2. “but shouldn’t the Catholic teaching, “The end doesn’t justify the means” be operative at all times..”
    Yes, at all times in all places. I am convinced that this, more than anything, defines good from evil; and defines (I think) the Story of Salvation. The devil in his rebellion, must have thought he could enslave God by His Love of His own Creation. I know that might sound incredulous, but I believe it to be true. The end cannot justify the means.

    It is certainly key in understanding Church Teaching on contraception, widespread practice of which leads to acceptance abortion and as I am sure readers here know, a host of other evils, including I think this disunity we are seeing.

  3. You have to rebuke from time to time. What’s notable about Francis is that all of his rebukes are directed at the wrong targets.

    If the man holed up in the Vatican, spent his days in prayer and meditation, said not one blessed thing publicly, and appointed a capable administrator as Secretary of State, we’d be better off. Every time he says anything or makes a policy decision, we are worse off.

  4. Pope Francis is a thoroughly bad Pope He combines Catholic heresy and Marxist politics with a demeanor of superiority, condemnation and deceit. Nothing he says should be believed. The sooner is replaced the better. Nonetheless, we should pray for him every day that God will come to his rescue—and our’s too.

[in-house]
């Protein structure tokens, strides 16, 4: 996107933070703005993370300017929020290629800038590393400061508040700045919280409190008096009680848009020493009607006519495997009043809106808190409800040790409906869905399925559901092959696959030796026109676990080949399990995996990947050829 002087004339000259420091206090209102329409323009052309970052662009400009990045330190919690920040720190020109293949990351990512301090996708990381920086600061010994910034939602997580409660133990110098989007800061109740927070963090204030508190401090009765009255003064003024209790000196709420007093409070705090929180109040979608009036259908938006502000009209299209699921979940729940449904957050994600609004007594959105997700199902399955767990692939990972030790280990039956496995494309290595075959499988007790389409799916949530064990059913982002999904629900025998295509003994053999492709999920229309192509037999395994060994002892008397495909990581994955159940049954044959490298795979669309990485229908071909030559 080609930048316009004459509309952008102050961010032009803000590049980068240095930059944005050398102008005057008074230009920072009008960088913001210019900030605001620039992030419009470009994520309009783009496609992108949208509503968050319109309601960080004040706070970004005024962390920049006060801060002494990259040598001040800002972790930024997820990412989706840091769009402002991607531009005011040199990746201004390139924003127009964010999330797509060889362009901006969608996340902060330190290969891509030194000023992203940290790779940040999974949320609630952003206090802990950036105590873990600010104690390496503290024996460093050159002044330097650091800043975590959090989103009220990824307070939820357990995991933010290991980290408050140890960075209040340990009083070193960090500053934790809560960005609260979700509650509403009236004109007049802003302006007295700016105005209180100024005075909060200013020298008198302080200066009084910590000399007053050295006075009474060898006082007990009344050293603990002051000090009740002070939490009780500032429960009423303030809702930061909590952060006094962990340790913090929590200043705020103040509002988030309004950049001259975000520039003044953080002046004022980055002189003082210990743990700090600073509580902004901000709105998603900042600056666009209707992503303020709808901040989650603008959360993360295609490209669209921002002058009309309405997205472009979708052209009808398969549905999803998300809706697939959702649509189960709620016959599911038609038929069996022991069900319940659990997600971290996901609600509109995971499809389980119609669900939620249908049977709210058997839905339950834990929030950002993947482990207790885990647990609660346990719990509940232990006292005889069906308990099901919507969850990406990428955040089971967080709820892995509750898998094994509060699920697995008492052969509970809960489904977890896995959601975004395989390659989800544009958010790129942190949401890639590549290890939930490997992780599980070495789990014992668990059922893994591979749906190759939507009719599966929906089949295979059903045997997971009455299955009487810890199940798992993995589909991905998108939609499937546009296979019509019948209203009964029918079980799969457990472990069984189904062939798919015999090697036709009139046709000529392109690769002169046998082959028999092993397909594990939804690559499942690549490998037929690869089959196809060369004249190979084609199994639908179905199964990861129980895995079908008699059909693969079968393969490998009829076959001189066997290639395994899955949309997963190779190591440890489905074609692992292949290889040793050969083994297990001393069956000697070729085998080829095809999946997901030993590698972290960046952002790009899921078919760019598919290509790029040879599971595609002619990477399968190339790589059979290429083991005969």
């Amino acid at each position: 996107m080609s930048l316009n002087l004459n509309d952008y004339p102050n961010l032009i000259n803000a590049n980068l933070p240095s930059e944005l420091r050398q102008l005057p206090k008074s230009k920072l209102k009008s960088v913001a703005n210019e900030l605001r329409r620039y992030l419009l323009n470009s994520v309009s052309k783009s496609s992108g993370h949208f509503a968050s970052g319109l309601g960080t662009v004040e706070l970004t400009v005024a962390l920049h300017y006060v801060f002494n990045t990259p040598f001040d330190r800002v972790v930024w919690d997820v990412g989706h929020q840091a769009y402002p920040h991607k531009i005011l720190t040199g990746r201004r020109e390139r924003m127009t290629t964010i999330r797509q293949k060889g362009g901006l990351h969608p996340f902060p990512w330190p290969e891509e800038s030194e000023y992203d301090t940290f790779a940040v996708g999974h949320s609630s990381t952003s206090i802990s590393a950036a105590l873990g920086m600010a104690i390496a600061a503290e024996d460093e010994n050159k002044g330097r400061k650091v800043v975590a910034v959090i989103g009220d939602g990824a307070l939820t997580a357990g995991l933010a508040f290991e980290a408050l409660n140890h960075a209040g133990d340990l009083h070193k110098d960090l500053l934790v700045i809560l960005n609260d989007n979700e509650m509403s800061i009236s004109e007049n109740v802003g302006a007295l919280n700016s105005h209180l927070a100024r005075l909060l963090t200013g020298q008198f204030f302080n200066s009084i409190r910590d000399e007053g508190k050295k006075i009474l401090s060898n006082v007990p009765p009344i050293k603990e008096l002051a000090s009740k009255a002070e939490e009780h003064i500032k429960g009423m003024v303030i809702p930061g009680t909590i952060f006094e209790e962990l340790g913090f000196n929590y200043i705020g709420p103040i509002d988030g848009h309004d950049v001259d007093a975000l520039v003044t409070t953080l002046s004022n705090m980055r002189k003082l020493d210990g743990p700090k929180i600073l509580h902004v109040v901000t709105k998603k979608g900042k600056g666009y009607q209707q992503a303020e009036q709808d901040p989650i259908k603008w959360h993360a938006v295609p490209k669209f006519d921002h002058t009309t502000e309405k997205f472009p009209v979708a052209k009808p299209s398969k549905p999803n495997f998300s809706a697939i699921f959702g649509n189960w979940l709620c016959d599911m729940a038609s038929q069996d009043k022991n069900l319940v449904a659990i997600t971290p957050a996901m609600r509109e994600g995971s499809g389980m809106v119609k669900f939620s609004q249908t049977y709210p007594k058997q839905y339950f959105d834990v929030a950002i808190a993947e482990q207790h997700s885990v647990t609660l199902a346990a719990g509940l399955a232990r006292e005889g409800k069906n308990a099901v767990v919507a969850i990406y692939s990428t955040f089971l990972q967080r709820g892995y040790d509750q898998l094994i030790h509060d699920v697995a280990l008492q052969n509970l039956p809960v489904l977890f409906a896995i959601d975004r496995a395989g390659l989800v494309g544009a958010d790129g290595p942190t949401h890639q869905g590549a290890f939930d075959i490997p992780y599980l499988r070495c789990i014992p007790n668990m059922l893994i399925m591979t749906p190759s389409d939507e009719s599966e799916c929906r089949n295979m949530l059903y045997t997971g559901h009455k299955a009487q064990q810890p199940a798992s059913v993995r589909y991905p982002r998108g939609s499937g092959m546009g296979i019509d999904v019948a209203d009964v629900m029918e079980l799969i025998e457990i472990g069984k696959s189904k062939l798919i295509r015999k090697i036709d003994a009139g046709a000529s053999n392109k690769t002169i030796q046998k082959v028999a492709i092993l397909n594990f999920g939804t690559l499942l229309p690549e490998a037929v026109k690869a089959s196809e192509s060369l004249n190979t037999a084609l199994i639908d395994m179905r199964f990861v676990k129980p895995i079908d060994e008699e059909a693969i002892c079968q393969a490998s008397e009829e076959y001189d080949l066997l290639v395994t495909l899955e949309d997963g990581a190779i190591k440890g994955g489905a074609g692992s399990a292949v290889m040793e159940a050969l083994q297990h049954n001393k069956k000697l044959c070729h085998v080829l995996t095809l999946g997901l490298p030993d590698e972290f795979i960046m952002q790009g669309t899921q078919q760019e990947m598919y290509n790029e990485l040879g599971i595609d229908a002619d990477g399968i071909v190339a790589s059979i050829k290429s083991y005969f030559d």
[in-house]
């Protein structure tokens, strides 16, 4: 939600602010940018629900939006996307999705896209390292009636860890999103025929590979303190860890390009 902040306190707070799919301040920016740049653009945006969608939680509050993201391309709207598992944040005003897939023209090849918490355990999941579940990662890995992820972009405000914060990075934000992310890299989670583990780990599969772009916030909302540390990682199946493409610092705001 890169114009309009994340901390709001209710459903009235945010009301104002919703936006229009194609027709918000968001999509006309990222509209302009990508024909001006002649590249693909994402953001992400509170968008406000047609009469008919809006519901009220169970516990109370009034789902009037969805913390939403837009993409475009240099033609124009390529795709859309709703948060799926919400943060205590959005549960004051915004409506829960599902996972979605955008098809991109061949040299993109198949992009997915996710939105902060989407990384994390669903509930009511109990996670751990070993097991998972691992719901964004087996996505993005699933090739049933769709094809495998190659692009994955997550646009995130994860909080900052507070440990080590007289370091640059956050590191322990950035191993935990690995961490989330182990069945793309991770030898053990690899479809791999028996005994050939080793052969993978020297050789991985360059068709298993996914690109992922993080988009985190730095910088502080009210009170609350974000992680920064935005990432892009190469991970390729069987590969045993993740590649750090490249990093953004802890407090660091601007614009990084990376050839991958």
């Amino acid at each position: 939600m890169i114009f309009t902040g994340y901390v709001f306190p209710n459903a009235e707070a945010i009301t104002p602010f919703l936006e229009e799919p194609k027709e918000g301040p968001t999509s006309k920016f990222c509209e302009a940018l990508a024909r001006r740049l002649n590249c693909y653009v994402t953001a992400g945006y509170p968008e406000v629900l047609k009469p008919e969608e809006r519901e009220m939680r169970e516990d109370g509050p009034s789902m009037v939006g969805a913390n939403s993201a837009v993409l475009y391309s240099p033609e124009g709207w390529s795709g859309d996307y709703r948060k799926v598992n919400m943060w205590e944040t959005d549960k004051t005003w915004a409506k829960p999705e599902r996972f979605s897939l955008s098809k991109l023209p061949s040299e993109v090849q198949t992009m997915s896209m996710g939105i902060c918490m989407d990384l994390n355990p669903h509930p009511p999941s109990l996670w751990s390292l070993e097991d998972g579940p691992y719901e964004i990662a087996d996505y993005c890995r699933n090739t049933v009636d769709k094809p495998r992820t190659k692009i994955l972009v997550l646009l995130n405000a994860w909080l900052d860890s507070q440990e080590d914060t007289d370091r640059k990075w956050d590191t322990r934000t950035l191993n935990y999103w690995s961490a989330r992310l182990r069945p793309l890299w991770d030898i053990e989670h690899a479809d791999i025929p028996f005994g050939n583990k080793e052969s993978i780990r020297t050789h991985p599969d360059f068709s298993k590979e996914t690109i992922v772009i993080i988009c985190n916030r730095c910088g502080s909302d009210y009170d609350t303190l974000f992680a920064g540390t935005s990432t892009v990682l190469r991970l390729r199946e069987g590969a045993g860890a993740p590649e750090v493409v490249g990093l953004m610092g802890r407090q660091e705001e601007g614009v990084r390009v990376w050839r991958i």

5. How does one resolve the call from Francis for “dialog” when “rebuke” is its prime watchdog? Christ told Pilate that he “came to bring the truth” and it now appears to have been reduced to mere one-sided dialog. I recall reading somewhere about the Garden of Eden and how dialog worked there. Again, how does one dialog when rebuke and deliberate ambiguity are the norm?

  6. This is a little man propped up by effete henchmen. It will surprise many how quickly this gaggle of theological nitwits is toppled.

    It is apt to note the similarity to Harvey Weinstein, a man who controlled an entire industry with fear and intimidation, but in the end was a weak and broken man. These corrupt people rot from the inside out. It’s tough to see at first, but when the stench of their dead ideas permeate the air it’s all over.

  7. The lady with kids is especially bothersome to me– you get enough trouble having more than three, to get it from a priest!!! And then he becomes Pope, and publicly humiliates you with accusations that he knows your medical situation better than YOU do?